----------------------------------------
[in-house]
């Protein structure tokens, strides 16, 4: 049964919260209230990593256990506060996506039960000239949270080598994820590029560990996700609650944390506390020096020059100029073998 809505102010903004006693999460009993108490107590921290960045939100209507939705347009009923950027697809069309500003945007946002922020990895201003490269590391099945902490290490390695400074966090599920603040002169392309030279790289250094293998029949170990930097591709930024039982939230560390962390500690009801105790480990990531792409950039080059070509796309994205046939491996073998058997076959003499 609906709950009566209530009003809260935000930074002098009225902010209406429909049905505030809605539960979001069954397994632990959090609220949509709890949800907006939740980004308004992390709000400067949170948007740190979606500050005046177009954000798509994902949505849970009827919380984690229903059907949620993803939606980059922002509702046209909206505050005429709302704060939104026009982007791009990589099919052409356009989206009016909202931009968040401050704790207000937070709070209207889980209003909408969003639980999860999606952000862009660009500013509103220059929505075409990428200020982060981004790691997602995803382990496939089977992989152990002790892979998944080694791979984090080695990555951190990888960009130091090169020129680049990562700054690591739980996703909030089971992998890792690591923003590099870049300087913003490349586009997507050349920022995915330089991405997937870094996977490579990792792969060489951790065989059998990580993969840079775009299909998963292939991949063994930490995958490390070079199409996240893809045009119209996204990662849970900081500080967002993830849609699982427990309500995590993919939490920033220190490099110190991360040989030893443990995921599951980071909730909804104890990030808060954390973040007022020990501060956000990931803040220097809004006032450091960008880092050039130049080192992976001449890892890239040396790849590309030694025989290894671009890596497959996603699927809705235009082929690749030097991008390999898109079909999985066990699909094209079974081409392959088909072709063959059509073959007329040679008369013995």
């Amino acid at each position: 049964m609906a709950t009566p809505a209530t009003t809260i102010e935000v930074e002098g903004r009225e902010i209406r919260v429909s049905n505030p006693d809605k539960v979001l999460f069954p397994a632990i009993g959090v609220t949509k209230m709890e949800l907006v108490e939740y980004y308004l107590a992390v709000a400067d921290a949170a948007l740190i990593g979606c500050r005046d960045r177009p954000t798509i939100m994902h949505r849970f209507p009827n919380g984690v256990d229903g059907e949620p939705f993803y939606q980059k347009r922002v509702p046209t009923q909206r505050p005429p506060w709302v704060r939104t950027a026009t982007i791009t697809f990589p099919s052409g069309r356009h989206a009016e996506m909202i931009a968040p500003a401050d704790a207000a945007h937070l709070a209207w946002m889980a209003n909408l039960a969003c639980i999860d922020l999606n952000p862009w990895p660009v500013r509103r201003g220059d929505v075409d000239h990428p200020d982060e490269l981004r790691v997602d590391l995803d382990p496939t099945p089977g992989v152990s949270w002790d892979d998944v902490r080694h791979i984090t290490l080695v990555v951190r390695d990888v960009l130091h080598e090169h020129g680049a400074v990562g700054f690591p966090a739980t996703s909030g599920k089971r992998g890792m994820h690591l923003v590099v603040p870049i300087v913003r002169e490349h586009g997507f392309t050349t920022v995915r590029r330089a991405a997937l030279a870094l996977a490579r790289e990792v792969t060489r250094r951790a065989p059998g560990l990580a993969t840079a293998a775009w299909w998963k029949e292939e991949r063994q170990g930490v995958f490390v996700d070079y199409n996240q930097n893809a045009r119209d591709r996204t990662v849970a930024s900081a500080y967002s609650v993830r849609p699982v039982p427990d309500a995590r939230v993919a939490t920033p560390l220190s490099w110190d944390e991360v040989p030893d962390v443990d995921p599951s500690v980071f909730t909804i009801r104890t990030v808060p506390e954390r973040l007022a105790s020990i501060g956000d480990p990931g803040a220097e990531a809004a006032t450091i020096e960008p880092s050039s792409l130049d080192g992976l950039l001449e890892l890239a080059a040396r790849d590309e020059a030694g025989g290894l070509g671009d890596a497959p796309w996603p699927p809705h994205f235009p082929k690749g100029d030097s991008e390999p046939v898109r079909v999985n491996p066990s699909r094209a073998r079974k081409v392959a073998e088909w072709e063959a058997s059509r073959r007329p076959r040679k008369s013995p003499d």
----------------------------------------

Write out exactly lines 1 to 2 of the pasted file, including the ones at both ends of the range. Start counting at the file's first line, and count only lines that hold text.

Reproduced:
[in-house]
């Protein structure tokens, strides 16, 4: 049964919260209230990593256990506060996506039960000239949270080598994820590029560990996700609650944390506390020096020059100029073998 809505102010903004006693999460009993108490107590921290960045939100209507939705347009009923950027697809069309500003945007946002922020990895201003490269590391099945902490290490390695400074966090599920603040002169392309030279790289250094293998029949170990930097591709930024039982939230560390962390500690009801105790480990990531792409950039080059070509796309994205046939491996073998058997076959003499 609906709950009566209530009003809260935000930074002098009225902010209406429909049905505030809605539960979001069954397994632990959090609220949509709890949800907006939740980004308004992390709000400067949170948007740190979606500050005046177009954000798509994902949505849970009827919380984690229903059907949620993803939606980059922002509702046209909206505050005429709302704060939104026009982007791009990589099919052409356009989206009016909202931009968040401050704790207000937070709070209207889980209003909408969003639980999860999606952000862009660009500013509103220059929505075409990428200020982060981004790691997602995803382990496939089977992989152990002790892979998944080694791979984090080695990555951190990888960009130091090169020129680049990562700054690591739980996703909030089971992998890792690591923003590099870049300087913003490349586009997507050349920022995915330089991405997937870094996977490579990792792969060489951790065989059998990580993969840079775009299909998963292939991949063994930490995958490390070079199409996240893809045009119209996204990662849970900081500080967002993830849609699982427990309500995590993919939490920033220190490099110190991360040989030893443990995921599951980071909730909804104890990030808060954390973040007022020990501060956000990931803040220097809004006032450091960008880092050039130049080192992976001449890892890239040396790849590309030694025989290894671009890596497959996603699927809705235009082929690749030097991008390999898109079909999985066990699909094209079974081409392959088909072709063959059509073959007329040679008369013995």